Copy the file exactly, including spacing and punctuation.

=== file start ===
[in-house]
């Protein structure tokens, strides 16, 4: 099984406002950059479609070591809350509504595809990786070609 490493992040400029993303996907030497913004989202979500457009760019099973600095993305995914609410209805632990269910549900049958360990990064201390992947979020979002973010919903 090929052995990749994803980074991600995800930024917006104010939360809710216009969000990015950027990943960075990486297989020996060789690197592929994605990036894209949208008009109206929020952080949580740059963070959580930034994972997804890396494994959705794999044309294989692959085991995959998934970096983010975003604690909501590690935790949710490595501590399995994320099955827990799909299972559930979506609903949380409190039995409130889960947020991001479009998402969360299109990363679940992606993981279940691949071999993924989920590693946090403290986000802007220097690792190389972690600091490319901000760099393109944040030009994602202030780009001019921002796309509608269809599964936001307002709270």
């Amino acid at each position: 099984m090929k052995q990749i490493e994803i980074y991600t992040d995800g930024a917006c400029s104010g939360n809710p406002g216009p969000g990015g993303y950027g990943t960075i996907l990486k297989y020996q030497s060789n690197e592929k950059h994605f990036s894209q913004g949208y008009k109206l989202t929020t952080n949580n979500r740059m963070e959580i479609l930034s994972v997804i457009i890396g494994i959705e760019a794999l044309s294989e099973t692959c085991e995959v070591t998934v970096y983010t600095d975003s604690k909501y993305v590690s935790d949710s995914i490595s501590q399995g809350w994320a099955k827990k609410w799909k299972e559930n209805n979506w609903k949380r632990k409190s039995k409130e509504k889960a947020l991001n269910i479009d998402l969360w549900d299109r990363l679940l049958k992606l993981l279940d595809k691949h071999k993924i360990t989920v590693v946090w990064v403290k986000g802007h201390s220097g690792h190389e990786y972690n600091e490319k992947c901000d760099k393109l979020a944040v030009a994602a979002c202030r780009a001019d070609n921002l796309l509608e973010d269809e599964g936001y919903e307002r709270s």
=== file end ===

[in-house]
């Protein structure tokens, strides 16, 4: 099984406002950059479609070591809350509504595809990786070609 490493992040400029993303996907030497913004989202979500457009760019099973600095993305995914609410209805632990269910549900049958360990990064201390992947979020979002973010919903 090929052995990749994803980074991600995800930024917006104010939360809710216009969000990015950027990943960075990486297989020996060789690197592929994605990036894209949208008009109206929020952080949580740059963070959580930034994972997804890396494994959705794999044309294989692959085991995959998934970096983010975003604690909501590690935790949710490595501590399995994320099955827990799909299972559930979506609903949380409190039995409130889960947020991001479009998402969360299109990363679940992606993981279940691949071999993924989920590693946090403290986000802007220097690792190389972690600091490319901000760099393109944040030009994602202030780009001019921002796309509608269809599964936001307002709270």
């Amino acid at each position: 099984m090929k052995q990749i490493e994803i980074y991600t992040d995800g930024a917006c400029s104010g939360n809710p406002g216009p969000g990015g993303y950027g990943t960075i996907l990486k297989y020996q030497s060789n690197e592929k950059h994605f990036s894209q913004g949208y008009k109206l989202t929020t952080n949580n979500r740059m963070e959580i479609l930034s994972v997804i457009i890396g494994i959705e760019a794999l044309s294989e099973t692959c085991e995959v070591t998934v970096y983010t600095d975003s604690k909501y993305v590690s935790d949710s995914i490595s501590q399995g809350w994320a099955k827990k609410w799909k299972e559930n209805n979506w609903k949380r632990k409190s039995k409130e509504k889960a947020l991001n269910i479009d998402l969360w549900d299109r990363l679940l049958k992606l993981l279940d595809k691949h071999k993924i360990t989920v590693v946090w990064v403290k986000g802007h201390s220097g690792h190389e990786y972690n600091e490319k992947c901000d760099k393109l979020a944040v030009a994602a979002c202030r780009a001019d070609n921002l796309l509608e973010d269809e599964g936001y919903e307002r709270s």